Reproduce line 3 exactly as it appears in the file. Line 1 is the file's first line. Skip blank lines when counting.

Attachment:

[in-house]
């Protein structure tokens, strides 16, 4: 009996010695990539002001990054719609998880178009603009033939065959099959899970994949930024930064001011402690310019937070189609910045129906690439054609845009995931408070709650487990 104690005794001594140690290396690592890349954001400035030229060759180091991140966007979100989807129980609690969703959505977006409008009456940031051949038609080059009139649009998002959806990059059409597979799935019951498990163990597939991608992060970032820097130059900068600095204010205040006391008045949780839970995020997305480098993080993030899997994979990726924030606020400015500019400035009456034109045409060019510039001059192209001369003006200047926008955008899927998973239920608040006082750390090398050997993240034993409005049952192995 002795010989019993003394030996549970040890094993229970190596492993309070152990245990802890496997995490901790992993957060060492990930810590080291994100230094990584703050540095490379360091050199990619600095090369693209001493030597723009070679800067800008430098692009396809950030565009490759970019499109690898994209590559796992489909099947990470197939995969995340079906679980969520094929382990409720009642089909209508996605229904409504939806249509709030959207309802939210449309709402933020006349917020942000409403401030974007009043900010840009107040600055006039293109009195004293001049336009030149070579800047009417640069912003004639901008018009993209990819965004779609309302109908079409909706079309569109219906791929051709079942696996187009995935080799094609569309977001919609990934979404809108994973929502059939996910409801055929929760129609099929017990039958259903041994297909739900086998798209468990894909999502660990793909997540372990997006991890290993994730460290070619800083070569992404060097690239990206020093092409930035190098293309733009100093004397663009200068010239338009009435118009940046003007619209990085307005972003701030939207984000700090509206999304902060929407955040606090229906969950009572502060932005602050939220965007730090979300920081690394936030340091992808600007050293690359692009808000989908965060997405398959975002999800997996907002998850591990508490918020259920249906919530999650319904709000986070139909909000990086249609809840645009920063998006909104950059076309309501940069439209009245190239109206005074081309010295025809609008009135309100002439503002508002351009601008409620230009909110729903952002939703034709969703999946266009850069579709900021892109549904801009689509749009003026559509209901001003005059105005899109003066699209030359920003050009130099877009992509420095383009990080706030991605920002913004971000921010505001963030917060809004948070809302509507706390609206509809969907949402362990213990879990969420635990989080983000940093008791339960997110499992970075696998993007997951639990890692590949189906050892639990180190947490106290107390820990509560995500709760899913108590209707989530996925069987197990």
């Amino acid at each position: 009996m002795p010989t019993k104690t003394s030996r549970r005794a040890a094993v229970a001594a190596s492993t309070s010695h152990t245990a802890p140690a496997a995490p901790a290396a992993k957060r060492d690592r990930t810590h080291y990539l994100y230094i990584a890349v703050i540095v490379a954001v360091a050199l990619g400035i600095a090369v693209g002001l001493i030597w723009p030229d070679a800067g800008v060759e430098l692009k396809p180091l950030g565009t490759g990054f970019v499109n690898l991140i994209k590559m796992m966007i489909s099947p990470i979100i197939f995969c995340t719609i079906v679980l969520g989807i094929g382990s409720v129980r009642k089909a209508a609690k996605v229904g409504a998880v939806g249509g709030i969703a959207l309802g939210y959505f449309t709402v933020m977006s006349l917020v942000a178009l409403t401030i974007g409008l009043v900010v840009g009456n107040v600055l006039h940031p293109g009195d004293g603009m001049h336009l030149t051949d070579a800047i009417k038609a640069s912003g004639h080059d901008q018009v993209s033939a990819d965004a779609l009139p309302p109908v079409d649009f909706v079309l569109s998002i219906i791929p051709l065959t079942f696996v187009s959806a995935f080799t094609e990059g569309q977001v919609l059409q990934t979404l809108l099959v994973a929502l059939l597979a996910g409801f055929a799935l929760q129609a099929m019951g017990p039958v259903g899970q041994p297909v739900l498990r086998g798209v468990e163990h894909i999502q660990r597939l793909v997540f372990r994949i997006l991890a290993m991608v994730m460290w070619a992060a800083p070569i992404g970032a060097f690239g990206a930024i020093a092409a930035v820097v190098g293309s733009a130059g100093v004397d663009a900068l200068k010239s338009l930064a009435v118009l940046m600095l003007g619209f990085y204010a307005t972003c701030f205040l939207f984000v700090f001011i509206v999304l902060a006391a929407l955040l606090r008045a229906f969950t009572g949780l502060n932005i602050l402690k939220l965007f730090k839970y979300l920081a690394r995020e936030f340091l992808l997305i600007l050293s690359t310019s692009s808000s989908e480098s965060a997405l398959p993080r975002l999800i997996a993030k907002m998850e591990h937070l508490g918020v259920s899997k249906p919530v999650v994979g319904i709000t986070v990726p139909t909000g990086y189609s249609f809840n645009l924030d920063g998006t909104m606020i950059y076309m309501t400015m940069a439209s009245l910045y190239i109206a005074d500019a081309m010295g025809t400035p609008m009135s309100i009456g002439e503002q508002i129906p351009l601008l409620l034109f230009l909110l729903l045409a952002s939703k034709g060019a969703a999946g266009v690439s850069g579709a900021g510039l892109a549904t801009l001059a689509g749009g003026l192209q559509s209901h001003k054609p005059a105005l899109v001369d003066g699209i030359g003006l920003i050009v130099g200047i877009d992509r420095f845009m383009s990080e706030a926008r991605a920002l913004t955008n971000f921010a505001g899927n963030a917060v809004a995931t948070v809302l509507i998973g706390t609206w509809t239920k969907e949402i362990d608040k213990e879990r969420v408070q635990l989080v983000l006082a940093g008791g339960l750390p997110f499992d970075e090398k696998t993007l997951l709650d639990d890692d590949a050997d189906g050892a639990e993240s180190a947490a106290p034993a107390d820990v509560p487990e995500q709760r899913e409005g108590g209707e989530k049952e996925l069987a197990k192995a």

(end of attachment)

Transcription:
């Amino acid at each position: 009996m002795p010989t019993k104690t003394s030996r549970r005794a040890a094993v229970a001594a190596s492993t309070s010695h152990t245990a802890p140690a496997a995490p901790a290396a992993k957060r060492d690592r990930t810590h080291y990539l994100y230094i990584a890349v703050i540095v490379a954001v360091a050199l990619g400035i600095a090369v693209g002001l001493i030597w723009p030229d070679a800067g800008v060759e430098l692009k396809p180091l950030g565009t490759g990054f970019v499109n690898l991140i994209k590559m796992m966007i489909s099947p990470i979100i197939f995969c995340t719609i079906v679980l969520g989807i094929g382990s409720v129980r009642k089909a209508a609690k996605v229904g409504a998880v939806g249509g709030i969703a959207l309802g939210y959505f449309t709402v933020m977006s006349l917020v942000a178009l409403t401030i974007g409008l009043v900010v840009g009456n107040v600055l006039h940031p293109g009195d004293g603009m001049h336009l030149t051949d070579a800047i009417k038609a640069s912003g004639h080059d901008q018009v993209s033939a990819d965004a779609l009139p309302p109908v079409d649009f909706v079309l569109s998002i219906i791929p051709l065959t079942f696996v187009s959806a995935f080799t094609e990059g569309q977001v919609l059409q990934t979404l809108l099959v994973a929502l059939l597979a996910g409801f055929a799935l929760q129609a099929m019951g017990p039958v259903g899970q041994p297909v739900l498990r086998g798209v468990e163990h894909i999502q660990r597939l793909v997540f372990r994949i997006l991890a290993m991608v994730m460290w070619a992060a800083p070569i992404g970032a060097f690239g990206a930024i020093a092409a930035v820097v190098g293309s733009a130059g100093v004397d663009a900068l200068k010239s338009l930064a009435v118009l940046m600095l003007g619209f990085y204010a307005t972003c701030f205040l939207f984000v700090f001011i509206v999304l902060a006391a929407l955040l606090r008045a229906f969950t009572g949780l502060n932005i602050l402690k939220l965007f730090k839970y979300l920081a690394r995020e936030f340091l992808l997305i600007l050293s690359t310019s692009s808000s989908e480098s965060a997405l398959p993080r975002l999800i997996a993030k907002m998850e591990h937070l508490g918020v259920s899997k249906p919530v999650v994979g319904i709000t986070v990726p139909t909000g990086y189609s249609f809840n645009l924030d920063g998006t909104m606020i950059y076309m309501t400015m940069a439209s009245l910045y190239i109206a005074d500019a081309m010295g025809t400035p609008m009135s309100i009456g002439e503002q508002i129906p351009l601008l409620l034109f230009l909110l729903l045409a952002s939703k034709g060019a969703a999946g266009v690439s850069g579709a900021g510039l892109a549904t801009l001059a689509g749009g003026l192209q559509s209901h001003k054609p005059a105005l899109v001369d003066g699209i030359g003006l920003i050009v130099g200047i877009d992509r420095f845009m383009s990080e706030a926008r991605a920002l913004t955008n971000f921010a505001g899927n963030a917060v809004a995931t948070v809302l509507i998973g706390t609206w509809t239920k969907e949402i362990d608040k213990e879990r969420v408070q635990l989080v983000l006082a940093g008791g339960l750390p997110f499992d970075e090398k696998t993007l997951l709650d639990d890692d590949a050997d189906g050892a639990e993240s180190a947490a106290p034993a107390d820990v509560p487990e995500q709760r899913e409005g108590g209707e989530k049952e996925l069987a197990k192995a």